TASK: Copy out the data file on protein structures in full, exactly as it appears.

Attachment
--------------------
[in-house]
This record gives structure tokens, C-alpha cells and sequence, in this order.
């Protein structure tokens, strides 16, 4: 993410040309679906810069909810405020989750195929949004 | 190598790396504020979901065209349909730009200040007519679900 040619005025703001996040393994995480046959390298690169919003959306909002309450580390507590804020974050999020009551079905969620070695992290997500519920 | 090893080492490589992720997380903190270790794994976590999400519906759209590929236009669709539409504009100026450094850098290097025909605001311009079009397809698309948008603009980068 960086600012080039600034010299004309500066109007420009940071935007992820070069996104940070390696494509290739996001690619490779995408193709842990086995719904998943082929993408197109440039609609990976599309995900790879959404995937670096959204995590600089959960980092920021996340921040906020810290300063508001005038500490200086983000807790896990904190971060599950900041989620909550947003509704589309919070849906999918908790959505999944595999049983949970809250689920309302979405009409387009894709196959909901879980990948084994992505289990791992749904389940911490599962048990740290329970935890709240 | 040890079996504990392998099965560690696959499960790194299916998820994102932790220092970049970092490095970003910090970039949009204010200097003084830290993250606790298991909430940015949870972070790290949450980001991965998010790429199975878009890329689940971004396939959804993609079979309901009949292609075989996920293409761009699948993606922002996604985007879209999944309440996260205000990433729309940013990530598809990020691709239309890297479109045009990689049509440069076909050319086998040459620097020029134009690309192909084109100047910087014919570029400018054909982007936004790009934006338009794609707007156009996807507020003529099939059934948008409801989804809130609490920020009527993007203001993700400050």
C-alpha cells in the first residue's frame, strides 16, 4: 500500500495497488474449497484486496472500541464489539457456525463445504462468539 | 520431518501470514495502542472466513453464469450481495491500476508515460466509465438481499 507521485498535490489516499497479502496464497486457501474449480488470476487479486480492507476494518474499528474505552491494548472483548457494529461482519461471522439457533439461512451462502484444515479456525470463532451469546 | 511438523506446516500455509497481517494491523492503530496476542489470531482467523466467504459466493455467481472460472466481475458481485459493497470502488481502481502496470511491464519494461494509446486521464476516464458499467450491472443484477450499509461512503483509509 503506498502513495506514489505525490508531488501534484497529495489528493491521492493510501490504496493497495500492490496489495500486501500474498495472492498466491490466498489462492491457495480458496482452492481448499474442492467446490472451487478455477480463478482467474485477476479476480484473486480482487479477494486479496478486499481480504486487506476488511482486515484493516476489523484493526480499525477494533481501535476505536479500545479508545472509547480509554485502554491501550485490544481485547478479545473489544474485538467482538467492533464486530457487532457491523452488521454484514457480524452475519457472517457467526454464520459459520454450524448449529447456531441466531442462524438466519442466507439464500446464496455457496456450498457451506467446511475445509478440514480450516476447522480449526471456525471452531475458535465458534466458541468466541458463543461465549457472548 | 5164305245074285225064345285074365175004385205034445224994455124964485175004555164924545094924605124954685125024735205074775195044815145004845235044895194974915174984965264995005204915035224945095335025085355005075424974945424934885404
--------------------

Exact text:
[in-house]
This record gives structure tokens, C-alpha cells and sequence, in this order.
């Protein structure tokens, strides 16, 4: 993410040309679906810069909810405020989750195929949004 | 190598790396504020979901065209349909730009200040007519679900 040619005025703001996040393994995480046959390298690169919003959306909002309450580390507590804020974050999020009551079905969620070695992290997500519920 | 090893080492490589992720997380903190270790794994976590999400519906759209590929236009669709539409504009100026450094850098290097025909605001311009079009397809698309948008603009980068 960086600012080039600034010299004309500066109007420009940071935007992820070069996104940070390696494509290739996001690619490779995408193709842990086995719904998943082929993408197109440039609609990976599309995900790879959404995937670096959204995590600089959960980092920021996340921040906020810290300063508001005038500490200086983000807790896990904190971060599950900041989620909550947003509704589309919070849906999918908790959505999944595999049983949970809250689920309302979405009409387009894709196959909901879980990948084994992505289990791992749904389940911490599962048990740290329970935890709240 | 040890079996504990392998099965560690696959499960790194299916998820994102932790220092970049970092490095970003910090970039949009204010200097003084830290993250606790298991909430940015949870972070790290949450980001991965998010790429199975878009890329689940971004396939959804993609079979309901009949292609075989996920293409761009699948993606922002996604985007879209999944309440996260205000990433729309940013990530598809990020691709239309890297479109045009990689049509440069076909050319086998040459620097020029134009690309192909084109100047910087014919570029400018054909982007936004790009934006338009794609707007156009996807507020003529099939059934948008409801989804809130609490920020009527993007203001993700400050």
C-alpha cells in the first residue's frame, strides 16, 4: 500500500495497488474449497484486496472500541464489539457456525463445504462468539 | 520431518501470514495502542472466513453464469450481495491500476508515460466509465438481499 507521485498535490489516499497479502496464497486457501474449480488470476487479486480492507476494518474499528474505552491494548472483548457494529461482519461471522439457533439461512451462502484444515479456525470463532451469546 | 511438523506446516500455509497481517494491523492503530496476542489470531482467523466467504459466493455467481472460472466481475458481485459493497470502488481502481502496470511491464519494461494509446486521464476516464458499467450491472443484477450499509461512503483509509 503506498502513495506514489505525490508531488501534484497529495489528493491521492493510501490504496493497495500492490496489495500486501500474498495472492498466491490466498489462492491457495480458496482452492481448499474442492467446490472451487478455477480463478482467474485477476479476480484473486480482487479477494486479496478486499481480504486487506476488511482486515484493516476489523484493526480499525477494533481501535476505536479500545479508545472509547480509554485502554491501550485490544481485547478479545473489544474485538467482538467492533464486530457487532457491523452488521454484514457480524452475519457472517457467526454464520459459520454450524448449529447456531441466531442462524438466519442466507439464500446464496455457496456450498457451506467446511475445509478440514480450516476447522480449526471456525471452531475458535465458534466458541468466541458463543461465549457472548 | 5164305245074285225064345285074365175004385205034445224994455124964485175004555164924545094924605124954685125024735205074775195044815145004845235044895194974915174984965264995005204915035224945095335025085355005075424974945424934885404